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being; thankful for, and pleased with my present state of existence, yet exulting in the hope of quitting it for endless glory and happiness.
0! Sir, tell the unthinking mortals, who will not take the pains of inquiring into those truths which most concern them, and who are led by fashion, and the pride of human reafor, into a contempt for the Sacred Oracles of God; tell them these amazing effects of the power of Christianity: tell them this truth which experience has taught me, that, “ Though Vice is con
ftantly attended by misery, Virtue itself cannot con“ fer happiness in this world, except it is animated “ with the hopes of eternal bliss in the world to
I am, &c.
No. LXXX. Saturday, August 11. 1753.
Non desunt cras quidam, qui fiudiofos ab hujusmodi libris
deterreant, ceu poeticis, ut vocant, da ad morum integritatem officientibus. Ego vero dignos cenfeo quos et omnibus in ludis prælegant adoloscentice literatores, doo fibi legant relegantque fenes.
There are not wanting persons so dull and insensible,
as to deter students from reading books of this kind, which, they say, are poetical, and pernicious to the purity of morals: but I am of opinion, that they are not only worthy to be read by the instructors of youth in their schools, but that the old and experi enced should again and again peruse them.
GREATNESS, novelty, and beauty, are usually and juftly reckoned the three principal sources of the pleasures that strike the imagination. If the Iliad be allowed to abound in objects that may be referred to the first VOL. III.
MARILLAC COLLEGE LIBRARY
fpecies, yet the Odyssey may boast a greater number of images that are beautiful and uncommon. The vaft variety of scenes perpetually shifting before us, the train of unexpected events, and the many sudden turns of fortune in this diverfified poem, must more deeply engage the reader, and keep his attention more alive and active, than the martial uniformity of the Iliad. The continual glare of a fingle coloar that unchangeably predominates throughout a whole piece, is apt to dazzle and disgust the eye of the beholder. I will not, indeed, presume to say with Voltaire, that among the greatest admirers of antiquity, there is scarce one to be found, who could ever read the Iliad with that ea gerness and rapture which a woman feels when the peruses the novel of Zayde, but will however venture to affirm, that the speciofa miracula of the Odyffey are better calculated to excite our curiofity and wonder, and to allure us forward with unextinguished impatience to the catastrophe, than the perpetual tumult and terror that reign through the Iliad.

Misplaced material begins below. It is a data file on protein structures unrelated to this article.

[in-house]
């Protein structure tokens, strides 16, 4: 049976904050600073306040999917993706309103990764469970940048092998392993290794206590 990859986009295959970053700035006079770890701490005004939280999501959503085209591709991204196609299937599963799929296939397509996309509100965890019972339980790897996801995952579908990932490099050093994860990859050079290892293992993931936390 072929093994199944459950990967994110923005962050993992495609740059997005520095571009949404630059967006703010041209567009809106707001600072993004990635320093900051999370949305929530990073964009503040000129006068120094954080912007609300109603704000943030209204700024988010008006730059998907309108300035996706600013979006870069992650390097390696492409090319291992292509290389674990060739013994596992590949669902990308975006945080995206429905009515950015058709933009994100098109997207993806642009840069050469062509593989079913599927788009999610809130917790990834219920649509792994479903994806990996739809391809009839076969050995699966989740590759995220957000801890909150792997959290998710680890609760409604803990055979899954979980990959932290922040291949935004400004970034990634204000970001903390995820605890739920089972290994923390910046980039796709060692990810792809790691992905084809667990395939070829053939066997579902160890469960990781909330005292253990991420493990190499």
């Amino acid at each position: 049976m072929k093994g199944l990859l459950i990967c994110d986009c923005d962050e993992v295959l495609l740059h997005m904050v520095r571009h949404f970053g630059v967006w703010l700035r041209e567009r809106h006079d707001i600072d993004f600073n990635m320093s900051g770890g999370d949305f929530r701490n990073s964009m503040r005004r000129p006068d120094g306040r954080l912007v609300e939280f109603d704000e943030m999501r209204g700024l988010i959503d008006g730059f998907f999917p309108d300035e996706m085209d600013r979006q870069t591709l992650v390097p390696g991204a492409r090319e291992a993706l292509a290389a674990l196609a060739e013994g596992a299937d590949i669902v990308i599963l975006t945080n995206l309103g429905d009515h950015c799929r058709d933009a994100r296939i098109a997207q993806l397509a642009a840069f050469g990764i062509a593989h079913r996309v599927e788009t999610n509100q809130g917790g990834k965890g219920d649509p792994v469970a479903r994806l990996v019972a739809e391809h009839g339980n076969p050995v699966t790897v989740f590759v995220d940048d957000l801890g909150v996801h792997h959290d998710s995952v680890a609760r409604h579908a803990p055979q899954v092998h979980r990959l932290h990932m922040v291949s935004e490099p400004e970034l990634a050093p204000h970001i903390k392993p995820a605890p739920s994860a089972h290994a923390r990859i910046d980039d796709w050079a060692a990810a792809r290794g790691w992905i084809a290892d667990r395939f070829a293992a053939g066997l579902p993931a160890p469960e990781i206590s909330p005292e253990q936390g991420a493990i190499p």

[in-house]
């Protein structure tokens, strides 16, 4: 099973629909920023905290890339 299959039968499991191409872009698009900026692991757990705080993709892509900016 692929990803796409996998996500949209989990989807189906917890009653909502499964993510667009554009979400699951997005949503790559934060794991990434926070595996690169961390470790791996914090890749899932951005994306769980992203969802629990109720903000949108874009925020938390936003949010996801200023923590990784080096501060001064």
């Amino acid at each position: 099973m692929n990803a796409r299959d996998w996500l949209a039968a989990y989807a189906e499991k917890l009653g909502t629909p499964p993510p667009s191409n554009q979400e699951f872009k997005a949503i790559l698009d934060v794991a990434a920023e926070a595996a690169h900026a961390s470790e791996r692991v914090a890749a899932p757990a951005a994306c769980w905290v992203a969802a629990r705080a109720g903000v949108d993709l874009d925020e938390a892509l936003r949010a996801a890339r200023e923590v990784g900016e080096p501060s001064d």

The boundless exuberance of bis imagitation, his unwearied spirit and fire, axdarovais, has enabled Homer to diversify the descriptions of his battles with many circumstances of great variety fometimes by Tpecifying the different characters, ages, professions, or nations of his dying heroes ; fometimes by describing different kinds of wounds and deaths; and sometimes by tender and pathetic strokes, which remind the rcader of the aged parent who is fondly expecting the return of his son just murdered, of the desolate condition of the widows who will now be enflaved, and of the children that will be dalhed against the stones. But notwithstanding this delicate art and address in